Being bilingual is an asset for children and adults, says Caroline Lamoreaux, who was raised by deaf parents and became fluent in ASL. Lamoreaux, who lives in Gilbert, taught her first two children, who can hear, to sign with their grandparents.

Abby, 3, signed "milk" when she was 8 months and had learned almost 40 signs by the time she was talking at 12-14 months. Braiden, 16 months, signs with Abby and is starting to talk. Lamoreaux will deliver her third child in April.

"You can't imagine the confidence it builds in these little ones to be able to communicate," she says.

She hopes her children retain their ASL skills not only to interact with their grandparents but to have a second language throughout their lives.

A common language can unite children and adults. Until Coleman taught ASL in her neighborhood preschools, children often avoided her deaf daughter. Once they had a means to talk with her, however, they were unafraid to approach her.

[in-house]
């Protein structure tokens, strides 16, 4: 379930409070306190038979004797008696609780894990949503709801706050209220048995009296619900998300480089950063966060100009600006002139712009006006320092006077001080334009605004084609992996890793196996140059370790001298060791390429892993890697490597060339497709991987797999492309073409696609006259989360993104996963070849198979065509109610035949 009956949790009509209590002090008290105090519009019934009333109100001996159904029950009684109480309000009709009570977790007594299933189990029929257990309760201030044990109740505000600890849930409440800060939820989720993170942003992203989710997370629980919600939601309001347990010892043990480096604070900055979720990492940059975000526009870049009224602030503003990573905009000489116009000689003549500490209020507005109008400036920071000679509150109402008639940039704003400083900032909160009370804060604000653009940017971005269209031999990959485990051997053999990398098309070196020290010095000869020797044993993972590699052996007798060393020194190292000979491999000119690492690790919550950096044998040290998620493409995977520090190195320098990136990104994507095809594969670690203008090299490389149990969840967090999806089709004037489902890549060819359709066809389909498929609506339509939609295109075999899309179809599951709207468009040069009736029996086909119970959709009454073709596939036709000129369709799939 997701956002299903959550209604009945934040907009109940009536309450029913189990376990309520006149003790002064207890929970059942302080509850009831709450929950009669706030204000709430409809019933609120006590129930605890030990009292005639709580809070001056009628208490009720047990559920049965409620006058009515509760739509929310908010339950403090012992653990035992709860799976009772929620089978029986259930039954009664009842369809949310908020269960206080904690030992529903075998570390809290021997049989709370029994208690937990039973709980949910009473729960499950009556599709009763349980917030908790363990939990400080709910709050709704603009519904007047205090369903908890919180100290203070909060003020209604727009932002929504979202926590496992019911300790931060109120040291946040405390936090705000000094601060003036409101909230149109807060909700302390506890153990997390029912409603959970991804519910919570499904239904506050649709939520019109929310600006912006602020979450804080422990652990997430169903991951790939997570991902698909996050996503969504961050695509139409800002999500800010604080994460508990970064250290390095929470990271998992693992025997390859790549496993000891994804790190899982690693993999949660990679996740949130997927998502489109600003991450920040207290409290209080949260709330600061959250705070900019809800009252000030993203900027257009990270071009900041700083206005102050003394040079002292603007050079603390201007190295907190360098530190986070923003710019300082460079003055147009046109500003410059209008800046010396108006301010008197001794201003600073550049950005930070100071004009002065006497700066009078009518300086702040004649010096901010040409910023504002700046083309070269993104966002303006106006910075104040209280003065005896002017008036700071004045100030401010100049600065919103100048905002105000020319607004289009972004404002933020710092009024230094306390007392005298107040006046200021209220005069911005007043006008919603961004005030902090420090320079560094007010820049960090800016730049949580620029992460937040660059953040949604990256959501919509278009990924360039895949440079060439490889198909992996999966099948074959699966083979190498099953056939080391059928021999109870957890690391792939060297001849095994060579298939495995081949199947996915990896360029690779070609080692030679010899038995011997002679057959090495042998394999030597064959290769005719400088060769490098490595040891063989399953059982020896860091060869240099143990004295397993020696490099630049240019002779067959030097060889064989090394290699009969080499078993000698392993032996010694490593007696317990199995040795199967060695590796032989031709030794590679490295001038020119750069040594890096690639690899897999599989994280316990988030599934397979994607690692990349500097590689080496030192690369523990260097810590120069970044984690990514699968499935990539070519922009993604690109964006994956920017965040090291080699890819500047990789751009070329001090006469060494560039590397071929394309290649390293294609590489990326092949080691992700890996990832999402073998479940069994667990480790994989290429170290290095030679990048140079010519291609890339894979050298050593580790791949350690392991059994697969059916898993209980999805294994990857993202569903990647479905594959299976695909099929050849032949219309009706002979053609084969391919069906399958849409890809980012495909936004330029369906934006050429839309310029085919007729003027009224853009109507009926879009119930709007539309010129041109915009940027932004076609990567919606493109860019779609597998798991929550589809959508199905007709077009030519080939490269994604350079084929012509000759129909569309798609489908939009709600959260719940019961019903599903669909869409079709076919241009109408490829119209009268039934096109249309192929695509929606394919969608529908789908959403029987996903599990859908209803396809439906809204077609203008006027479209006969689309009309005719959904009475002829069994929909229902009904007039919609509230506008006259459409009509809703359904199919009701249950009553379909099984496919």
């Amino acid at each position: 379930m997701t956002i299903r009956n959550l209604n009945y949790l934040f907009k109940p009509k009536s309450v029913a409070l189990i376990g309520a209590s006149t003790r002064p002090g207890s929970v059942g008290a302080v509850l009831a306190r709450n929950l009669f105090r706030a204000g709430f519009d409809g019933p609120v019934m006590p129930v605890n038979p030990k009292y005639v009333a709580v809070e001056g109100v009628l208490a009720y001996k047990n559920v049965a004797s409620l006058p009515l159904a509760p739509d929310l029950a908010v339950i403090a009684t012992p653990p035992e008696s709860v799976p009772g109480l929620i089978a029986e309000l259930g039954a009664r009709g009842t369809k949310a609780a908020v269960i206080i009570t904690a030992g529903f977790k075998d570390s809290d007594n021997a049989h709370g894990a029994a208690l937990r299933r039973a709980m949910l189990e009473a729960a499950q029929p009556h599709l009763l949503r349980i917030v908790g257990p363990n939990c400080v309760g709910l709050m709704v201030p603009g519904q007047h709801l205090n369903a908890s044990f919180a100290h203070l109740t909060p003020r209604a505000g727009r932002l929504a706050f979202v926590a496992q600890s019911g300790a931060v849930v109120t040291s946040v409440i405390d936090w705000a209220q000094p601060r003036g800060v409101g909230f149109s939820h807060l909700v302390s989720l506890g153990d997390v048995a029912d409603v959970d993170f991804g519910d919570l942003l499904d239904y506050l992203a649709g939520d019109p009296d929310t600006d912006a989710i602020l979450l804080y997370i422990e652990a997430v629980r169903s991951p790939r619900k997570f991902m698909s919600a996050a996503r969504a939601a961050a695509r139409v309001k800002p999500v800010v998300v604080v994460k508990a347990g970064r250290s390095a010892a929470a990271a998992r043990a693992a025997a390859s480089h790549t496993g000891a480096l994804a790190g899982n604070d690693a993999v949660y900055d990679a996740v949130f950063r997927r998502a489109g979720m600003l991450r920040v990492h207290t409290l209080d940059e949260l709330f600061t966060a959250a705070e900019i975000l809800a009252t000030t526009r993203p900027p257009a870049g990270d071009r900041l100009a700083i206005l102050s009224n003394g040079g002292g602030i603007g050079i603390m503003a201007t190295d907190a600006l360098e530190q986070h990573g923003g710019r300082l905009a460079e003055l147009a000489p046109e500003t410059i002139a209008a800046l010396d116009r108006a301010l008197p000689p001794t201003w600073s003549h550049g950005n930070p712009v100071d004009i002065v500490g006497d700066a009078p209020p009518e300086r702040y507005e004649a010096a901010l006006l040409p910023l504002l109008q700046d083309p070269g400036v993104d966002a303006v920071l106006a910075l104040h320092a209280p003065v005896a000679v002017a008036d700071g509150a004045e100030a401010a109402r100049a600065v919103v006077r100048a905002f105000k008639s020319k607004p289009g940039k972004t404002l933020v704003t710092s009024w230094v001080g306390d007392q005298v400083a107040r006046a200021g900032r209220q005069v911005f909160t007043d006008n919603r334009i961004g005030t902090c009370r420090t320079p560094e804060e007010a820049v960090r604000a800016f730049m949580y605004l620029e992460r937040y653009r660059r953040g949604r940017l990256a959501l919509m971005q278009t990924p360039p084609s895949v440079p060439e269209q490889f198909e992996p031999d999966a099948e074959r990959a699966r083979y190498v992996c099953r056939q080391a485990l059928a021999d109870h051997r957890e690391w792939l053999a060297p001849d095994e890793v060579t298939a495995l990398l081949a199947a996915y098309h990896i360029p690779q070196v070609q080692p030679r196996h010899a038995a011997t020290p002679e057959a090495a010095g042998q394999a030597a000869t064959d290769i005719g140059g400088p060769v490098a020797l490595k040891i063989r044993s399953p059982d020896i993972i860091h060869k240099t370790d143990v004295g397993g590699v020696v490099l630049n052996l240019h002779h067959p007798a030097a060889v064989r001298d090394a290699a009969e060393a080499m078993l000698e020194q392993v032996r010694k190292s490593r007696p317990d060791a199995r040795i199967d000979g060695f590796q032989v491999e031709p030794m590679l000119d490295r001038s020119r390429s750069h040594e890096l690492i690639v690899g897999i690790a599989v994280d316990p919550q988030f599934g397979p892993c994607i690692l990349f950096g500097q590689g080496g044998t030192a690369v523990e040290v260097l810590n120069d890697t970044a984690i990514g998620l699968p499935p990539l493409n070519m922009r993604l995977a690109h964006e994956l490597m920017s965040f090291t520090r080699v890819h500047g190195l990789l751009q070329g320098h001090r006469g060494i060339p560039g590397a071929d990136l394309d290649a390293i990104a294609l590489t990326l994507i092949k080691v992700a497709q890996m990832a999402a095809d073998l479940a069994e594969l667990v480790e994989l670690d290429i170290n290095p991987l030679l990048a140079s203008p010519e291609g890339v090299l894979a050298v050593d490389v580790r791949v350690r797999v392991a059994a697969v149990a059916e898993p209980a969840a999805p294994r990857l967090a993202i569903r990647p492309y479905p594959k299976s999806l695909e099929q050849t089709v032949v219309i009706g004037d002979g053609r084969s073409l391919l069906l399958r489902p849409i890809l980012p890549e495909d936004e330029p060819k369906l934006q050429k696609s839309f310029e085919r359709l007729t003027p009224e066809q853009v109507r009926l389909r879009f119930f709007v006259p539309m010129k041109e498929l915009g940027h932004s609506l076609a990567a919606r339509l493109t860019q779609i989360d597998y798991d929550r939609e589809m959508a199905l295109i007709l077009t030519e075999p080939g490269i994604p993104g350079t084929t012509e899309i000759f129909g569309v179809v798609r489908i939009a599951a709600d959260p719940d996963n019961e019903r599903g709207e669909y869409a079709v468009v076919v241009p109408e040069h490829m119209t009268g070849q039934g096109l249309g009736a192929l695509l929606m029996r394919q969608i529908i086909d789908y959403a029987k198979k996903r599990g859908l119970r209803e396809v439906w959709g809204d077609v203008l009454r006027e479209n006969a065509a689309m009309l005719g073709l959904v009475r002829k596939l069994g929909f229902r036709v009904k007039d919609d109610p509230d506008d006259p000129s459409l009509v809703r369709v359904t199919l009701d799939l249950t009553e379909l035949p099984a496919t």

The National Center for Health Statistics estimates 20 million Americans are deaf or hearing impaired. ASL is considered the third or fourth most common language in the United States.

Sherman teaches sign-language classes for parents of hearing children through the city of Scottsdale. She is on a maternity break but might resume teaching in a few months. Helping parents bond with their children through language is rewarding, she says.

"The coolest thing is to tell parents it's a window into the brain."

Copyright 2003, The Arizona Republic. All rights reserved